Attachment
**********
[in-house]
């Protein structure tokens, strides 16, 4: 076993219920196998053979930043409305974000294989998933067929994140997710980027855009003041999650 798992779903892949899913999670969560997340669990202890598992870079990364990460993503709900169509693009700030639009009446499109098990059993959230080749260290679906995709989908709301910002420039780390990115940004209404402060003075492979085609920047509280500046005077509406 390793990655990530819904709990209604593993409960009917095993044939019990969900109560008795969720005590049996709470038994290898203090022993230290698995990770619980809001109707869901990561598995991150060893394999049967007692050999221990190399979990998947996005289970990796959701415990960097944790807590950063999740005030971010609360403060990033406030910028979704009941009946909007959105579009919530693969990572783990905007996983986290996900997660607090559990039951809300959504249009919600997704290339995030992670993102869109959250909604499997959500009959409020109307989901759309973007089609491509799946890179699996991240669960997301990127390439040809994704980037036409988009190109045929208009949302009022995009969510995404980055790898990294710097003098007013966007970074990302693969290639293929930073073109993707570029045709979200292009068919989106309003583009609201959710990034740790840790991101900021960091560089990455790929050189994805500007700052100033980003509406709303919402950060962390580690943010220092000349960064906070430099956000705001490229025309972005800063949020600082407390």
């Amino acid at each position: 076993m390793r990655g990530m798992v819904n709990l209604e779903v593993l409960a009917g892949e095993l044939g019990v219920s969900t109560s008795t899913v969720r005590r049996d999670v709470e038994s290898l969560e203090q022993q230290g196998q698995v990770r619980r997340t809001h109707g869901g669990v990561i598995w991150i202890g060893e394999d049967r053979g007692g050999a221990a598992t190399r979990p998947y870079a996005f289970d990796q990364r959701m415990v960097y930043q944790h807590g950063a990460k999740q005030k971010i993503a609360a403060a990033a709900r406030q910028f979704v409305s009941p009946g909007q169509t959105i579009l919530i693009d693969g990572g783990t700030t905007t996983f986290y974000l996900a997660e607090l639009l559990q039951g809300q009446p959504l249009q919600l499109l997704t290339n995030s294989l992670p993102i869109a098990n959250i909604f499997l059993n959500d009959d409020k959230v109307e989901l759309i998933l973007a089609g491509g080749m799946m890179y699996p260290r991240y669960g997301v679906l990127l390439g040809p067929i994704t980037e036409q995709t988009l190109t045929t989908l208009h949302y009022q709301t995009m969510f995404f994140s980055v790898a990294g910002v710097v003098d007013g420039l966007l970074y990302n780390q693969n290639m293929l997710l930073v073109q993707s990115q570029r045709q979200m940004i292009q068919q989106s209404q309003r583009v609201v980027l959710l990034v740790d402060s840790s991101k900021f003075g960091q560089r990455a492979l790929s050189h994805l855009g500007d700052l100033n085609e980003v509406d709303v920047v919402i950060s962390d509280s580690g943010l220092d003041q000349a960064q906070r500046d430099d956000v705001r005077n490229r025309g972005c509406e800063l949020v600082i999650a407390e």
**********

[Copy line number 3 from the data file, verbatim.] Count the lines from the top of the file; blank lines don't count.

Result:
């Amino acid at each position: 076993m390793r990655g990530m798992v819904n709990l209604e779903v593993l409960a009917g892949e095993l044939g019990v219920s969900t109560s008795t899913v969720r005590r049996d999670v709470e038994s290898l969560e203090q022993q230290g196998q698995v990770r619980r997340t809001h109707g869901g669990v990561i598995w991150i202890g060893e394999d049967r053979g007692g050999a221990a598992t190399r979990p998947y870079a996005f289970d990796q990364r959701m415990v960097y930043q944790h807590g950063a990460k999740q005030k971010i993503a609360a403060a990033a709900r406030q910028f979704v409305s009941p009946g909007q169509t959105i579009l919530i693009d693969g990572g783990t700030t905007t996983f986290y974000l996900a997660e607090l639009l559990q039951g809300q009446p959504l249009q919600l499109l997704t290339n995030s294989l992670p993102i869109a098990n959250i909604f499997l059993n959500d009959d409020k959230v109307e989901l759309i998933l973007a089609g491509g080749m799946m890179y699996p260290r991240y669960g997301v679906l990127l390439g040809p067929i994704t980037e036409q995709t988009l190109t045929t989908l208009h949302y009022q709301t995009m969510f995404f994140s980055v790898a990294g910002v710097v003098d007013g420039l966007l970074y990302n780390q693969n290639m293929l997710l930073v073109q993707s990115q570029r045709q979200m940004i292009q068919q989106s209404q309003r583009v609201v980027l959710l990034v740790d402060s840790s991101k900021f003075g960091q560089r990455a492979l790929s050189h994805l855009g500007d700052l100033n085609e980003v509406d709303v920047v919402i950060s962390d509280s580690g943010l220092d003041q000349a960064q906070r500046d430099d956000v705001r005077n490229r025309g972005c509406e800063l949020v600082i999650a407390e």